Under the Federal Rules of Civil Procedure:
Parties may obtain discovery regarding any nonprivileged matter that is relevant to any party’s claim or defense and proportional to the needs of the case, considering the importance of the issues at stake in the action, the amount in controversy, the parties’ relative access to the relevant information, the parties’ resources, the importance of the discovery in resolving the issues, and whether the burden or expense of the proposed discovery outweighs the likely benefit.
Fed. R. Civ. P. 26(b)(1) (emphasis added). If a party seeking discovery has been rebuffed by the opposing party, then that party seeking discovery may file a motion to compel discovery. Fed. R. Civ. P. 37(a)(1). Before filing a motion to compel, the party seeking to compel discovery must confer in good faith with the opposing party. Id. In considering such a motion, “[a] court must strike a balance between the broad scope of the rules of discovery and the discovery of relevant evidence that is ultimately deemed admissible or inadmissible at trial. Tustin v. Motorists Mut. Ins. Co., No. 5:08-CV-111, 2009 WL 10675150, at *3 (N.D.W. Va. Jan. 23, 2009). “District courts enjoy nearly unfettered discretion to control the timing and scope of discovery …”. Hinkle v. City of Clarksburg, W.Va., 81 F.3d 416, 426 (4th Cir. 1996).


A. Request for Production No. 14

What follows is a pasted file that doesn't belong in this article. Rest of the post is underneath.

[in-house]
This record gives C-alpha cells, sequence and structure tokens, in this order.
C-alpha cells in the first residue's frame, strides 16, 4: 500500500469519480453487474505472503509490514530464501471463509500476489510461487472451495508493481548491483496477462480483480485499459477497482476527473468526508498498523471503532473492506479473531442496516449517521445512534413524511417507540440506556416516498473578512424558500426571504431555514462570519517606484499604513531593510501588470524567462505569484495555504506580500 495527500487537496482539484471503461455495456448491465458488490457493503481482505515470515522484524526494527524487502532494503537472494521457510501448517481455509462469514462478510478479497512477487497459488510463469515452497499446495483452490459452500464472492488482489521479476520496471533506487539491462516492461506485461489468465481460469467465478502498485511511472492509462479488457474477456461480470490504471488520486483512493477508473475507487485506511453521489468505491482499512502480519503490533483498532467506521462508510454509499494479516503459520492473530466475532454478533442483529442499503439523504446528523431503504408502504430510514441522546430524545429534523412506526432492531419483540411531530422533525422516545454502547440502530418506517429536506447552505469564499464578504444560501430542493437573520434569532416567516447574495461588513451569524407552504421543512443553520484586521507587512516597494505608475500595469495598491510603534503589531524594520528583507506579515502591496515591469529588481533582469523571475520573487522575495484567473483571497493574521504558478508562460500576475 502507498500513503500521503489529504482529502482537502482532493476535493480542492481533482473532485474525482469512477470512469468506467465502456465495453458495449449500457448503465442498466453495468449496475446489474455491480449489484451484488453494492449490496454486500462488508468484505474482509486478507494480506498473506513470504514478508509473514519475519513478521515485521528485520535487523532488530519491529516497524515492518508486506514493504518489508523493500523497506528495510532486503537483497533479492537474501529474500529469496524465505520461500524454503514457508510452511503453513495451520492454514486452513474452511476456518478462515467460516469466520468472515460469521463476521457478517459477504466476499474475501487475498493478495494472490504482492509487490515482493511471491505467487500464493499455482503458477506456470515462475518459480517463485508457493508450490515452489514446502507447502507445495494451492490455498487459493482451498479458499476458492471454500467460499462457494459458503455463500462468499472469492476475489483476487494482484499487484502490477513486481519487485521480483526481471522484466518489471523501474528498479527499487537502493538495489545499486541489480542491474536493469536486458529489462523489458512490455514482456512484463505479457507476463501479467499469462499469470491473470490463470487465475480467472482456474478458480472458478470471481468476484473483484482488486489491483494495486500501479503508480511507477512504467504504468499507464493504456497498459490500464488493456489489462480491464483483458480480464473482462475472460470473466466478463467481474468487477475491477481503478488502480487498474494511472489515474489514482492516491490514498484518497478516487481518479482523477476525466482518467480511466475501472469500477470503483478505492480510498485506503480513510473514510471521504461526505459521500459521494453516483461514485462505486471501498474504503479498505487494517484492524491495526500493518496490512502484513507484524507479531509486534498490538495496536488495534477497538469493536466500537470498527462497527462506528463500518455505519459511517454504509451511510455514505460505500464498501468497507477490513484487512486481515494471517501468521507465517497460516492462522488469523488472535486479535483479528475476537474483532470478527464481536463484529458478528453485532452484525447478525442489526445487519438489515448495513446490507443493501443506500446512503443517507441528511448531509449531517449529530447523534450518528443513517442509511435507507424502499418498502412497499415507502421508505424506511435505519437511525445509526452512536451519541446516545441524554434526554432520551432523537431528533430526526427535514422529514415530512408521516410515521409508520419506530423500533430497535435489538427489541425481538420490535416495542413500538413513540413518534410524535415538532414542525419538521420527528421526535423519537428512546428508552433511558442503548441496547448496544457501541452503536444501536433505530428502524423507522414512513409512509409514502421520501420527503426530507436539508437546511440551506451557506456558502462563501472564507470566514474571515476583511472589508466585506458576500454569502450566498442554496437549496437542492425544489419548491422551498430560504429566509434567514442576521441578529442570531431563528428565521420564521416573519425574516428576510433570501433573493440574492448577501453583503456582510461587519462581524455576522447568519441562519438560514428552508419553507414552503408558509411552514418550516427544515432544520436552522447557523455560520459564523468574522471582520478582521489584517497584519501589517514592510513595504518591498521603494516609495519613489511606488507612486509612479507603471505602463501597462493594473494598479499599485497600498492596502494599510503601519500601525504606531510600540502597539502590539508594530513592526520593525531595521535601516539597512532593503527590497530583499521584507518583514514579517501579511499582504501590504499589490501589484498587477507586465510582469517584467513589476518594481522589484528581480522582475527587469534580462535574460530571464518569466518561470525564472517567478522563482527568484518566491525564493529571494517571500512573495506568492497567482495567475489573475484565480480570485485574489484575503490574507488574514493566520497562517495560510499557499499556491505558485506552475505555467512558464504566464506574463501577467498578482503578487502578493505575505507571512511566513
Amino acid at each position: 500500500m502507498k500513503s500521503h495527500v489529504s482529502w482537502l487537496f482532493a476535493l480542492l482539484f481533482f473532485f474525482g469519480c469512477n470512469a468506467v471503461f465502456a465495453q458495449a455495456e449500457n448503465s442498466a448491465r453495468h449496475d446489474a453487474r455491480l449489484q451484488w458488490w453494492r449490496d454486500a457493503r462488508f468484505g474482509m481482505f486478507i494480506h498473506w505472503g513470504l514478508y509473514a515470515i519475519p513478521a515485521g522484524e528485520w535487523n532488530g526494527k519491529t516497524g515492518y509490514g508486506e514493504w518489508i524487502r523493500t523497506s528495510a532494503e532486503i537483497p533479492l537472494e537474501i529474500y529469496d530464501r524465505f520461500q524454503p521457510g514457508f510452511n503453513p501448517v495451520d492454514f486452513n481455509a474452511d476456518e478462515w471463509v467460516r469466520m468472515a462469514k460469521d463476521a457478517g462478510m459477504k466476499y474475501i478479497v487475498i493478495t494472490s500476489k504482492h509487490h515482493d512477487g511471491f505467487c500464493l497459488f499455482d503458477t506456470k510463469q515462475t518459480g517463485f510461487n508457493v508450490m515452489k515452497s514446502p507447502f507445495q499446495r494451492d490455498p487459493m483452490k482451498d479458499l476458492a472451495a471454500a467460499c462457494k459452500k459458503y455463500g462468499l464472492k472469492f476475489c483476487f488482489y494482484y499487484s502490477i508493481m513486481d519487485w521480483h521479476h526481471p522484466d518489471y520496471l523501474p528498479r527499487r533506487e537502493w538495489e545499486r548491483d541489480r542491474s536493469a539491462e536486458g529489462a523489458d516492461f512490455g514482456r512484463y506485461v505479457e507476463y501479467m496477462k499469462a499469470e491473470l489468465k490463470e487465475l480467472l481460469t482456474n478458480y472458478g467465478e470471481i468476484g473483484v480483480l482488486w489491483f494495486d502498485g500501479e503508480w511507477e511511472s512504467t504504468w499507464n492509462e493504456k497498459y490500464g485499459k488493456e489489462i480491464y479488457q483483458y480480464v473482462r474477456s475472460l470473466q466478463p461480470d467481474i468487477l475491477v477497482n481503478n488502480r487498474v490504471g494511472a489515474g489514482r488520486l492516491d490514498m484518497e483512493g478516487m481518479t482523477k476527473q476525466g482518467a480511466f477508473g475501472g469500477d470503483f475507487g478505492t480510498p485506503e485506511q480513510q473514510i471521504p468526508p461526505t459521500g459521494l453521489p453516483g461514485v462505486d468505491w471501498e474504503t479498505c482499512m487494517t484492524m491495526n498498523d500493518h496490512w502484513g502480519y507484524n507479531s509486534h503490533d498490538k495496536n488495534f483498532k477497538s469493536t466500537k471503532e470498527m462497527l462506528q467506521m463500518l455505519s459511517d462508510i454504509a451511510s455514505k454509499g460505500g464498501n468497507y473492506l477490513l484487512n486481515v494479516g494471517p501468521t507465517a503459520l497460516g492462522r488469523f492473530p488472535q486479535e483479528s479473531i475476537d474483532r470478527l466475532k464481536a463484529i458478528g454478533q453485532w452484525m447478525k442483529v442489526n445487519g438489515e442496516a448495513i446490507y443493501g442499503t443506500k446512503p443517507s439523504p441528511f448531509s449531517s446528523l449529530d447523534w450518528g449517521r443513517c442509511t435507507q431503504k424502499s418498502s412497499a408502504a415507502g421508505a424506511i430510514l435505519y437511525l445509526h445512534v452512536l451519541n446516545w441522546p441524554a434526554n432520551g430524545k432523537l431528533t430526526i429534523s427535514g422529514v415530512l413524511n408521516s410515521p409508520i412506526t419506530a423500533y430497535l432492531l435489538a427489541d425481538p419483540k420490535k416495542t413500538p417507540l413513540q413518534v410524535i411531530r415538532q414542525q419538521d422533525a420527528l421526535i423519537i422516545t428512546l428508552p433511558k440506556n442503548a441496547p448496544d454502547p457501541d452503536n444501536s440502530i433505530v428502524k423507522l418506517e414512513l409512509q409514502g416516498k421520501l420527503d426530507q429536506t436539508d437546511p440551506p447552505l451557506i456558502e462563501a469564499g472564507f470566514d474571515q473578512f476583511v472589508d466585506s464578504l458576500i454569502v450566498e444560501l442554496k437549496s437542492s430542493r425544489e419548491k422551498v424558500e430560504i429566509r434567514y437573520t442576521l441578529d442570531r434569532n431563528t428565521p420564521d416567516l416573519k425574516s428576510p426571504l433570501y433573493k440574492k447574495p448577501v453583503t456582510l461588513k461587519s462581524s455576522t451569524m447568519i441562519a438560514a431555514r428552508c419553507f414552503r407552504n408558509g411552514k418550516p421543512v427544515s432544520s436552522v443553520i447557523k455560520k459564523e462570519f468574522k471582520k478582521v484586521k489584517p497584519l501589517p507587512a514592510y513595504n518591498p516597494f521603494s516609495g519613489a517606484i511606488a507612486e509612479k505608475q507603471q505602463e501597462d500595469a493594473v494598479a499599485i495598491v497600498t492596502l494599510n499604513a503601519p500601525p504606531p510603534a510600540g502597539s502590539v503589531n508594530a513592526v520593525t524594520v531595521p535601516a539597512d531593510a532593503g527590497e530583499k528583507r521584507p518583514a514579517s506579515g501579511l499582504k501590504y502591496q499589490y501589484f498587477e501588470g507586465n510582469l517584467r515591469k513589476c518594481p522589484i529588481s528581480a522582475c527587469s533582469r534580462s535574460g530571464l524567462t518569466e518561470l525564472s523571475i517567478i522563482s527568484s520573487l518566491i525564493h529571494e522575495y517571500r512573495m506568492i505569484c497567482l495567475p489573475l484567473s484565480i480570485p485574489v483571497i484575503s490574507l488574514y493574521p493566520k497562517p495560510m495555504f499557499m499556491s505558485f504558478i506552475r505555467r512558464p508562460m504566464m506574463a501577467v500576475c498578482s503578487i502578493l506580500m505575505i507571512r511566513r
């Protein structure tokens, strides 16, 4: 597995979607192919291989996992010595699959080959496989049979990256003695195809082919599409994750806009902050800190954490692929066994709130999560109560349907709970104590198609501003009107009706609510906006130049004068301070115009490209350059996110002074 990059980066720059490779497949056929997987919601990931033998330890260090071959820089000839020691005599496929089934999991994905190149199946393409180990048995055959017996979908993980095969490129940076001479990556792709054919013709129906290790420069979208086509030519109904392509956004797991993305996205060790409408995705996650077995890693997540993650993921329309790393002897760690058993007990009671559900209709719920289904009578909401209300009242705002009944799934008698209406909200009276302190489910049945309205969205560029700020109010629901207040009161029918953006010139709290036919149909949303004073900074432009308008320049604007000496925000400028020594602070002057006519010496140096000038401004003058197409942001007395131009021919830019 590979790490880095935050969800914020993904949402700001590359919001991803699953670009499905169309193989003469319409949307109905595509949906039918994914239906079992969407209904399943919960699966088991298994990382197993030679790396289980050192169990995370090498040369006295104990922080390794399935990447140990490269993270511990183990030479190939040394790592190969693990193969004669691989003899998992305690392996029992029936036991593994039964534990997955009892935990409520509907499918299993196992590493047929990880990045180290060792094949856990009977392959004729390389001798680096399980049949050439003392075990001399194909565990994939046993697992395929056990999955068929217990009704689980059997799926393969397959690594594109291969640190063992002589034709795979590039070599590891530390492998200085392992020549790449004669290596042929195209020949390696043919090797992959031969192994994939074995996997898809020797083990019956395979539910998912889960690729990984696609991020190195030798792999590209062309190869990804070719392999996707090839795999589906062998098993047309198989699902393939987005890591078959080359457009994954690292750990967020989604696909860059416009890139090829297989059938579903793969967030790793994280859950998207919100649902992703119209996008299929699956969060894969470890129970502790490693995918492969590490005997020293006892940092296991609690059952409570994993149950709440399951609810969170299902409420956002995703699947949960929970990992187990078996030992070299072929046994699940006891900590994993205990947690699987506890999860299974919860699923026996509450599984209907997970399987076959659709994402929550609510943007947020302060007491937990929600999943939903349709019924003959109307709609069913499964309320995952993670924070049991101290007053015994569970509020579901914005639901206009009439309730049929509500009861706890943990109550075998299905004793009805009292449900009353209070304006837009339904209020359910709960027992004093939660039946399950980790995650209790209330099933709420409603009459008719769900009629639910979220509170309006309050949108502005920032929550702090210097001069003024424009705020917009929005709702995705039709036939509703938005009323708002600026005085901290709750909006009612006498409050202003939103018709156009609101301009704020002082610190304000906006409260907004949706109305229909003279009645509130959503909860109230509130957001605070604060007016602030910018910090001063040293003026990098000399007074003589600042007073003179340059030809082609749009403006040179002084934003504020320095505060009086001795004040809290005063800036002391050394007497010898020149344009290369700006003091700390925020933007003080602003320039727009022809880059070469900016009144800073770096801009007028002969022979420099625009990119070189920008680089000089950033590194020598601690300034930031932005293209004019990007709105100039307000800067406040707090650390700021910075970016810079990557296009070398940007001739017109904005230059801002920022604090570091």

*2 Plaintiffs seek information concerning certain calamitous incidents involving Defendant’s trucks, for three years prior and three years subsequent to the accident on April 13, 2019. Although the Court does not have the benefit of Defendant’s written response, at the hearing before the undersigned on November 19, 2021, Defendant expressed concern about the breadth of the information Plaintiffs seek. Defendant is concerned not just about the timeframe for which Plaintiff seeks information, but also about the breadth of information sought about Defendant’s trucks beyond braking and stopping. As to the timeframe, Defendant emphasizes that it began operations on December 4, 2018, only a few months prior to the incident in question, so it cannot provide information for events going back three years prior to the incident. Moreover, Defendant objects to providing information about incidents arising after the date of the incident in question. And as to the types of issues with its trucks, Defendant wrestles with which other incidents qualify as “malfunctions” such that information about them would be appropriately responsive to Plaintiffs’ request.